Bolton - and every single sociopath who has tried to hurt me or members of my family - ended up "glass ceilinged." Eased or forced out. This happened because their empathy deficit also includes a logic blind spot. The old expression "what goes around, comes around" has a basis behind it. As each of these individuals cratered and left the US Geological Survey, I would feel bad for them. Their families (such as they might still have) were uprooted. I felt worse for them.
Did I cause this career crash to happen to them? The answer, of course, is no. I learned after their departure in each case that a third check had happened. An accumulation of people with a bad taste in their mouths had been growing and growing. They all remembered, whether they themselves were hurt or they saw someone else hurt by these individuals. I was always surprised to hear the ferocious vehemence in their voices - in otherwise gentle and happy people. They were all very aware of what the sociopath had done to others, and when they finally had any say in the matter, they would be sure that the sociopath had no future. After awhile, enough quietly angry people had accumulated in every one of these cases to keep the door to further advancement shut, or to even force the person out. In one case, an entire science team had stormed up to the USGS Director's Office and demanded the removal of their team chief. Things like this really draw attention from senior managers.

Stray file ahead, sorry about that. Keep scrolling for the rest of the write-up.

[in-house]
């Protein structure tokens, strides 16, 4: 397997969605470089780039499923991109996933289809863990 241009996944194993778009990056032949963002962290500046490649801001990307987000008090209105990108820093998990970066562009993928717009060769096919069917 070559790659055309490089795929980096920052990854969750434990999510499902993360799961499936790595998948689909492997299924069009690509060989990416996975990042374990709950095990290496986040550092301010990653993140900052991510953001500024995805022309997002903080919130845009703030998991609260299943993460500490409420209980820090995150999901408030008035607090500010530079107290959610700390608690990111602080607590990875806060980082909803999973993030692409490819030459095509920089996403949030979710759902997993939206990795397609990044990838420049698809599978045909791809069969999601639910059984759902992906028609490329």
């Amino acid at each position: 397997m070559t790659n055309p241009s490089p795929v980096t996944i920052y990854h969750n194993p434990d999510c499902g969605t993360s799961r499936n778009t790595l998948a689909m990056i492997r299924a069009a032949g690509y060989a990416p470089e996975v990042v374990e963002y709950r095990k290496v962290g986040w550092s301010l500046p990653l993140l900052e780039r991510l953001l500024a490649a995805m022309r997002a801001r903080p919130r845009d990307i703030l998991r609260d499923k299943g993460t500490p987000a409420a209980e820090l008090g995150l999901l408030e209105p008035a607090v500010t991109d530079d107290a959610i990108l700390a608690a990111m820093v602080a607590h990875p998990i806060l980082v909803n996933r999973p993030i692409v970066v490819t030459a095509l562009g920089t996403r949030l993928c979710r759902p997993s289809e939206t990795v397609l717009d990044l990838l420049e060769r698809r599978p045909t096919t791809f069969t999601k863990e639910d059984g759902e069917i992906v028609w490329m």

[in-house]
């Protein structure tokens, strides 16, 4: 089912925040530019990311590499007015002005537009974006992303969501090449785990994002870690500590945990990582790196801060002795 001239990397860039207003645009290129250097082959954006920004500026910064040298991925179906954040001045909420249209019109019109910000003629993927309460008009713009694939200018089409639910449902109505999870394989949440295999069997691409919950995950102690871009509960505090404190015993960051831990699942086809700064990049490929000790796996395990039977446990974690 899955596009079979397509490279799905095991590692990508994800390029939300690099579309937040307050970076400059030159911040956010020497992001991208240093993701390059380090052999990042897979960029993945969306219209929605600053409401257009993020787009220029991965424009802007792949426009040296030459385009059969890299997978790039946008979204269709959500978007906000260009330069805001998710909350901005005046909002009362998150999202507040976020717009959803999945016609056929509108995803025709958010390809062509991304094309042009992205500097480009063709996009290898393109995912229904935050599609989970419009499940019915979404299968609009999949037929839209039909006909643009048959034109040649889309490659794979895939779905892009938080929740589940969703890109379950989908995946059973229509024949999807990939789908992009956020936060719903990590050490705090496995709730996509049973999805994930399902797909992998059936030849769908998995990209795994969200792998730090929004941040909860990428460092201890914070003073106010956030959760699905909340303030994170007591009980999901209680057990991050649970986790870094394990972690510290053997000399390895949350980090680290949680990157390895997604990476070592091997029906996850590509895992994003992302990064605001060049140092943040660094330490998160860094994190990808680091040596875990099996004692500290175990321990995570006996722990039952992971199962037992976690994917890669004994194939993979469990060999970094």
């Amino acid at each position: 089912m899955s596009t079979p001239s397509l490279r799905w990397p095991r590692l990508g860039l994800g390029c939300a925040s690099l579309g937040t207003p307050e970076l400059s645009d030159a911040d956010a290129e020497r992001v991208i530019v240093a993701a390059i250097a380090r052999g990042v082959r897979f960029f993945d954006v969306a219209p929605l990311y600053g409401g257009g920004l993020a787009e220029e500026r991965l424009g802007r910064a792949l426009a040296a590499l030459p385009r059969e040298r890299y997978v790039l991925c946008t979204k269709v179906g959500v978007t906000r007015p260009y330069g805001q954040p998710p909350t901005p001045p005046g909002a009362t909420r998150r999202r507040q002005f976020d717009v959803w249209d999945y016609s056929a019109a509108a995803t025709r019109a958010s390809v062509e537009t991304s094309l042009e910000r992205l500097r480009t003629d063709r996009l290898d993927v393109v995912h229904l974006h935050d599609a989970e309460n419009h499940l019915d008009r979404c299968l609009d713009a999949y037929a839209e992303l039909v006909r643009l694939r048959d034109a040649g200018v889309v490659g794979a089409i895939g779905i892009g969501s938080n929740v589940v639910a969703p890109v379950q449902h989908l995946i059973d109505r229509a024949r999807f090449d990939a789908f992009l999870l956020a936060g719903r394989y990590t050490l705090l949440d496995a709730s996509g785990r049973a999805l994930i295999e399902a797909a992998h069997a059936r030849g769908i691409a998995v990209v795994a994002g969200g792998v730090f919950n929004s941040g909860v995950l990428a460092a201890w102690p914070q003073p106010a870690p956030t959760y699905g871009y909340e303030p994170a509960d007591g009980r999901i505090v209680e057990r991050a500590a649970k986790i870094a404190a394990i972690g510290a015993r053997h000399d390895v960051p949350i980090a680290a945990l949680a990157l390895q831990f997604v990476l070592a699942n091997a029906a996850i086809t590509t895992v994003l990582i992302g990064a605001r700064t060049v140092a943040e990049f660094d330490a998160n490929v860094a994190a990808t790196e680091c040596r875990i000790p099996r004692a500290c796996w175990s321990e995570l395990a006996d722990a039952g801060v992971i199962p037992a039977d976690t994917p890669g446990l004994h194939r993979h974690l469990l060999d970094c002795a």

Here's what I've learned over time: No one claws their way very far. Even CEO's who have made it to the top by dint of brains and vicious cunning don't last very long. Management studies have tried to analyze why these people flame out so spectacularly, and generally it's attributed to a low EQ - Emotional Quotient. The Federal Executive Institute (I'm an alumni) is very blunt about this in their month-long management-boot-camp-on-steroids for Federal managers. Lack of collaboration, lack of empathy for subordinates, and your future is absolutely guaranteed to be limited. It's not a matter of if, it's a matter of when you will go down in a massive organizational train-wreck. As a consistent rule, sociopathic individuals have a very rocky family life (if at all), and being estranged from their own children is more the norm than the exception.
"Work hard, work smart, but work kind" is my life motto, learned at the knees of my paternal grandmother, Anne Josephine Schneider Wynn. I call this the Rhodium Rule.
* A couple of interesting books to read:
The Sociopath Next Door, by Martha Stout
Without Conscience: The Disturbing World of the Psychopaths Among Us, by Robert D. Hare.